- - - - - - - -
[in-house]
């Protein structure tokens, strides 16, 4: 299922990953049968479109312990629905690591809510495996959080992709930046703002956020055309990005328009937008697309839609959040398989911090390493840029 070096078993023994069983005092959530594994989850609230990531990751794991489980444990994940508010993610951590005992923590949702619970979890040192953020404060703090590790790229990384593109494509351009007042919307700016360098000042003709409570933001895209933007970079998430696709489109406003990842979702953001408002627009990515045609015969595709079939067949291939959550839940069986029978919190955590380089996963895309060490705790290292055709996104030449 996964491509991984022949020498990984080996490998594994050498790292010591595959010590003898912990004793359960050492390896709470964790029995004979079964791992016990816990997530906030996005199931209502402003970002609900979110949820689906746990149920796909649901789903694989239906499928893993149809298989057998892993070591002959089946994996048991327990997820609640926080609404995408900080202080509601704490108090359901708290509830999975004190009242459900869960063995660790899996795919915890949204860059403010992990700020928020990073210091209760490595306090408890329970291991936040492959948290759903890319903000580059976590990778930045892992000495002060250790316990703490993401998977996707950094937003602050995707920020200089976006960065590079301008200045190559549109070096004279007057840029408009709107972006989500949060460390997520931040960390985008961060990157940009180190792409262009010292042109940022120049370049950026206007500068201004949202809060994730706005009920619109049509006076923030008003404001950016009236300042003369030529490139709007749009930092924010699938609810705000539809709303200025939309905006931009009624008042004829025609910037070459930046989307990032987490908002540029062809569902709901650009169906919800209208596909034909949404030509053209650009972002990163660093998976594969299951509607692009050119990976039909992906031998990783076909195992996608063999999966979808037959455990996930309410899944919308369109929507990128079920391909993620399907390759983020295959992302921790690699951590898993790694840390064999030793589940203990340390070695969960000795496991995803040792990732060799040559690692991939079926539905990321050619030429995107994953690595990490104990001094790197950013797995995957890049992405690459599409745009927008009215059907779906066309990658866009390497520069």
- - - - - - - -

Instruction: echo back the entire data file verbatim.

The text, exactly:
[in-house]
């Protein structure tokens, strides 16, 4: 299922990953049968479109312990629905690591809510495996959080992709930046703002956020055309990005328009937008697309839609959040398989911090390493840029 070096078993023994069983005092959530594994989850609230990531990751794991489980444990994940508010993610951590005992923590949702619970979890040192953020404060703090590790790229990384593109494509351009007042919307700016360098000042003709409570933001895209933007970079998430696709489109406003990842979702953001408002627009990515045609015969595709079939067949291939959550839940069986029978919190955590380089996963895309060490705790290292055709996104030449 996964491509991984022949020498990984080996490998594994050498790292010591595959010590003898912990004793359960050492390896709470964790029995004979079964791992016990816990997530906030996005199931209502402003970002609900979110949820689906746990149920796909649901789903694989239906499928893993149809298989057998892993070591002959089946994996048991327990997820609640926080609404995408900080202080509601704490108090359901708290509830999975004190009242459900869960063995660790899996795919915890949204860059403010992990700020928020990073210091209760490595306090408890329970291991936040492959948290759903890319903000580059976590990778930045892992000495002060250790316990703490993401998977996707950094937003602050995707920020200089976006960065590079301008200045190559549109070096004279007057840029408009709107972006989500949060460390997520931040960390985008961060990157940009180190792409262009010292042109940022120049370049950026206007500068201004949202809060994730706005009920619109049509006076923030008003404001950016009236300042003369030529490139709007749009930092924010699938609810705000539809709303200025939309905006931009009624008042004829025609910037070459930046989307990032987490908002540029062809569902709901650009169906919800209208596909034909949404030509053209650009972002990163660093998976594969299951509607692009050119990976039909992906031998990783076909195992996608063999999966979808037959455990996930309410899944919308369109929507990128079920391909993620399907390759983020295959992302921790690699951590898993790694840390064999030793589940203990340390070695969960000795496991995803040792990732060799040559690692991939079926539905990321050619030429995107994953690595990490104990001094790197950013797995995957890049992405690459599409745009927008009215059907779906066309990658866009390497520069």